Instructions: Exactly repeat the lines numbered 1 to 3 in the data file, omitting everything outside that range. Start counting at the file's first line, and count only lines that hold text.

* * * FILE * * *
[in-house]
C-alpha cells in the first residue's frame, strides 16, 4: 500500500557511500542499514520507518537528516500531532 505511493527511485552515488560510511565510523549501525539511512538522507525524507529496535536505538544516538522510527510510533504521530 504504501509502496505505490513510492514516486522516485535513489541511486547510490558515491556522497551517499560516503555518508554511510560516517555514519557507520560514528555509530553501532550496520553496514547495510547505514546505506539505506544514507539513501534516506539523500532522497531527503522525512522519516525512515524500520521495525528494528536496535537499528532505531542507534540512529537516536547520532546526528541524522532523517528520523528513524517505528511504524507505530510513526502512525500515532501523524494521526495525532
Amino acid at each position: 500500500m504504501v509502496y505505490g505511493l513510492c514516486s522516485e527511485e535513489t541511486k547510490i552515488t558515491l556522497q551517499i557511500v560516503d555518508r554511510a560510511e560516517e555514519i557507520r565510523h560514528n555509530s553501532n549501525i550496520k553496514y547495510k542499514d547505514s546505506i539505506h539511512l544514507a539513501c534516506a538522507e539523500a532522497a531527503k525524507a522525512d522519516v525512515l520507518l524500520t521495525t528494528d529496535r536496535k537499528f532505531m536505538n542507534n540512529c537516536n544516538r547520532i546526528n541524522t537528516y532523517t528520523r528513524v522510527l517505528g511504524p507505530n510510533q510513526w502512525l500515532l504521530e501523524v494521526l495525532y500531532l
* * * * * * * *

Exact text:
[in-house]
C-alpha cells in the first residue's frame, strides 16, 4: 500500500557511500542499514520507518537528516500531532 505511493527511485552515488560510511565510523549501525539511512538522507525524507529496535536505538544516538522510527510510533504521530 504504501509502496505505490513510492514516486522516485535513489541511486547510490558515491556522497551517499560516503555518508554511510560516517555514519557507520560514528555509530553501532550496520553496514547495510547505514546505506539505506544514507539513501534516506539523500532522497531527503522525512522519516525512515524500520521495525528494528536496535537499528532505531542507534540512529537516536547520532546526528541524522532523517528520523528513524517505528511504524507505530510513526502512525500515532501523524494521526495525532
Amino acid at each position: 500500500m504504501v509502496y505505490g505511493l513510492c514516486s522516485e527511485e535513489t541511486k547510490i552515488t558515491l556522497q551517499i557511500v560516503d555518508r554511510a560510511e560516517e555514519i557507520r565510523h560514528n555509530s553501532n549501525i550496520k553496514y547495510k542499514d547505514s546505506i539505506h539511512l544514507a539513501c534516506a538522507e539523500a532522497a531527503k525524507a522525512d522519516v525512515l520507518l524500520t521495525t528494528d529496535r536496535k537499528f532505531m536505538n542507534n540512529c537516536n544516538r547520532i546526528n541524522t537528516y532523517t528520523r528513524v522510527l517505528g511504524p507505530n510510533q510513526w502512525l500515532l504521530e501523524v494521526l495525532y500531532l